Step 4: Adding tubeless sealant
The easiest and cleanest way to install tubeless sealant is by injecting it straight through the valve. To do this, you simply remove the valve core and squirt the sealant in using a sealant injector or nozzle bottle, before refitting the valve core. Alternatively, the sealant can be added before the final section of bead is seated into the tire. We recommend 50–70 ml of sealant per tire. It’s not worth saving weight by using less sealant – skimping here will reduce the effectiveness of the system dramatically.
Step 5: Inflating the tire
All that’s left now is to inflate your tire. Using a tubeless inflator makes this a lot easier. However, it is also possible to inflate some tire and rim combinations with a standard track pump. If your tire is being stubborn, you can remove the valve core to increase airflow. Once inflated, give the wheel a spin and a shake to make sure the sealant coats the inside of the tire evenly. Pro tip: take your bike for a short spin immediately after successfully inflating the tire to test the setup and let the sealant coat the tire.
4 tips for setting up stubborn tires
- Pump up the tire WITHOUT the valve core: this increases the airflow into the tire and has often worked miracles for us. Just remember to install the valve core immediately after removing the pump to prevent air loss. Even if you do lose most of the air, the tire bead will now be sitting perfectly in the rim bed and can be easily reinflated.
- Use some Schwalbe Easy Fit or soapy water on the sidewalls: if the tire is putting up a fight, some soapy water or Schwalbe Easy Fit will help the tire beads slip into place on the rim.
- Use a tire booster or compressor: if your standard track pump isn’t doing the trick, a tubeless inflator or compressor will help to blast the tire into place. If in doubt, ask a friend or your local bike shop for help!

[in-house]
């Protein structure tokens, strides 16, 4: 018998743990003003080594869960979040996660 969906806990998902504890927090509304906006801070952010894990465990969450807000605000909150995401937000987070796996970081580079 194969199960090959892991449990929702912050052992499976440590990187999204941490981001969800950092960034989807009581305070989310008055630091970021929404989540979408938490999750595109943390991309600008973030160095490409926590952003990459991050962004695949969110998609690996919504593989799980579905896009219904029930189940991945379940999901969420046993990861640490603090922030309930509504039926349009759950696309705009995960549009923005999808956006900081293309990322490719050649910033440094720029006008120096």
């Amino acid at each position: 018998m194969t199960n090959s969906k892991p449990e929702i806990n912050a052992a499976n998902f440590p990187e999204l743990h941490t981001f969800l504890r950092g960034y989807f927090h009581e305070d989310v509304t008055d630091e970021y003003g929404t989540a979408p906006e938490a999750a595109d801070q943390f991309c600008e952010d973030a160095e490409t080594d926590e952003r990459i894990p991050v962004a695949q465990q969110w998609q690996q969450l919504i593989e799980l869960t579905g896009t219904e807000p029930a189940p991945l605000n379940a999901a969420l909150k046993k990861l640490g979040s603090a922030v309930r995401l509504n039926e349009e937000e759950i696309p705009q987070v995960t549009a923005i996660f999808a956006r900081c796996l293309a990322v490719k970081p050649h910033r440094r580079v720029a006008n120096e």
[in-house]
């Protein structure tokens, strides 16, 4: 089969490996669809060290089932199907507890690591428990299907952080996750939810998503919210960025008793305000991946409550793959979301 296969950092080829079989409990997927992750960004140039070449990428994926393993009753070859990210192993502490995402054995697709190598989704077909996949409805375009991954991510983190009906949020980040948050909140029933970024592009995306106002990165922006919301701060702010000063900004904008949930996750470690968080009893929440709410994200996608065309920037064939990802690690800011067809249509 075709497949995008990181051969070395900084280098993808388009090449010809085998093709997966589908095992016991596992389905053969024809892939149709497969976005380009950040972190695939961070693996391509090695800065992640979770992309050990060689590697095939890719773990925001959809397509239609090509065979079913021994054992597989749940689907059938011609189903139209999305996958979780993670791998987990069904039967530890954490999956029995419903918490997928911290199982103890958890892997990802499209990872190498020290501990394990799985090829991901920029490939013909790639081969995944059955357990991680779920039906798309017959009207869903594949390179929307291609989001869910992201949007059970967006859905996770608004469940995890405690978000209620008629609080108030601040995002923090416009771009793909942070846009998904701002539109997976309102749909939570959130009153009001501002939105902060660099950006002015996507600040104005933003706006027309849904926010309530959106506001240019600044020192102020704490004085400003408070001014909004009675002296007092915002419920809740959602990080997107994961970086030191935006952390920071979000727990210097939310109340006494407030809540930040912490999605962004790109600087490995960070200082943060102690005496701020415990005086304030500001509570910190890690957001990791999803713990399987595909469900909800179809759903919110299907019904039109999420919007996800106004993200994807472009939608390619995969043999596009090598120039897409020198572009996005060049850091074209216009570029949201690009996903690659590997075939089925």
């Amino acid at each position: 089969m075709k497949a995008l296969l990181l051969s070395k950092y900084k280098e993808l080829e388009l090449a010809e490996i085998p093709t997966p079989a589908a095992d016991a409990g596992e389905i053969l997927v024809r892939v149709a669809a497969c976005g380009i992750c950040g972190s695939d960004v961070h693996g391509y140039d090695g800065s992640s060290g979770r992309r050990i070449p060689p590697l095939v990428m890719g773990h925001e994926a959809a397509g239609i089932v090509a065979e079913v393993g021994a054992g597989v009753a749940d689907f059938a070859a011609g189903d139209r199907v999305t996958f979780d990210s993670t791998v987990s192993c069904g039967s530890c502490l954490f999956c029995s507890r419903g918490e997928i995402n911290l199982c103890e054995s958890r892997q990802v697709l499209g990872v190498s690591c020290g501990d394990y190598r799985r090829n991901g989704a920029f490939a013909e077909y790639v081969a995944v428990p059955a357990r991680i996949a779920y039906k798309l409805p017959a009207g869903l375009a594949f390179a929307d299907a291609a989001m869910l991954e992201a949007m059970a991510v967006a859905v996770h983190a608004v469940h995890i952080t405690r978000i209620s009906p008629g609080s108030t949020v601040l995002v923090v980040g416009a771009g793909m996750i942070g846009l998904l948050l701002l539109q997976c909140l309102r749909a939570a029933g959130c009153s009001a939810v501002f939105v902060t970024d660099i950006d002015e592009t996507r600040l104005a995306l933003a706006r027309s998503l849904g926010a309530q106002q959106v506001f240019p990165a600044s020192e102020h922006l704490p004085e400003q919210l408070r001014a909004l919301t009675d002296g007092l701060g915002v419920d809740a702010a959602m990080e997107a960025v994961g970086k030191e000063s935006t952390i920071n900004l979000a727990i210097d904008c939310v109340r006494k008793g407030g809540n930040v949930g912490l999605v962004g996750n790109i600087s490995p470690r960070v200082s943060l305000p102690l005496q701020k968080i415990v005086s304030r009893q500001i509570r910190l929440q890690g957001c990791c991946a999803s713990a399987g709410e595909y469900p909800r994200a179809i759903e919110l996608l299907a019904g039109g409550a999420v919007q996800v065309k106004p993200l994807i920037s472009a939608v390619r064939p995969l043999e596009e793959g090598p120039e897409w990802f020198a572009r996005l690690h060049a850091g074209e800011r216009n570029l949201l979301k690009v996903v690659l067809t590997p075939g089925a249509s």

- Use 2 layers of rim tape: this will make for a tighter fit between the tire and rim.
CO2 and tubeless – do they work together?
While CO2 does help to reinflate your tire in a pinch, it can also have negative long-term effects on your sealant. When CO2 is released from its pressured canister into the much bigger tire volume, a drastic drop in temperature occurs. This temperature drop activates the coagulant of some sealants, causing them to react and form large balls of latex inside the tire. Rides just as bad as it sounds.
Is tubeless sealant bad for the environment?
Most tubeless sealants are based on natural or synthetic latex which is degradable. However, each brand adds different additives and particles to their sealant to improve its performance. Therefore it is impossible to determine exactly how eco-friendly sealants are, as it varies from brand to brand.
Can I mix tubeless sealants?
We do not recommend mixing tubeless sealants, even if both sealants are latex-based. This is because different manufacturers use different additives and particles, which can cause coagulation and degradation of performance if mixed.
How do I get sealant residue off my components?
If you get tubeless sealant on your rims, components or floor whilst setting up your tires simply wipe it up with a wet paper towel and clean the area with isopropyl alcohol.
Does the sealant evaporate over time?
Tubeless sealant can dry out over time, reducing its effectiveness. How fast it dries out depends on where you ride (how hot or dry the climate is) and how often you ride. When sealant totally dries up it often forms a skin or spiky latex ball inside your tire, rendering it useless.
Have you caught gravel fever and want to know everything there is to know about gravel? Then you should take a look at our detailed gravel bike buyer’s guide!
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Words & Photos: Philipp Schwab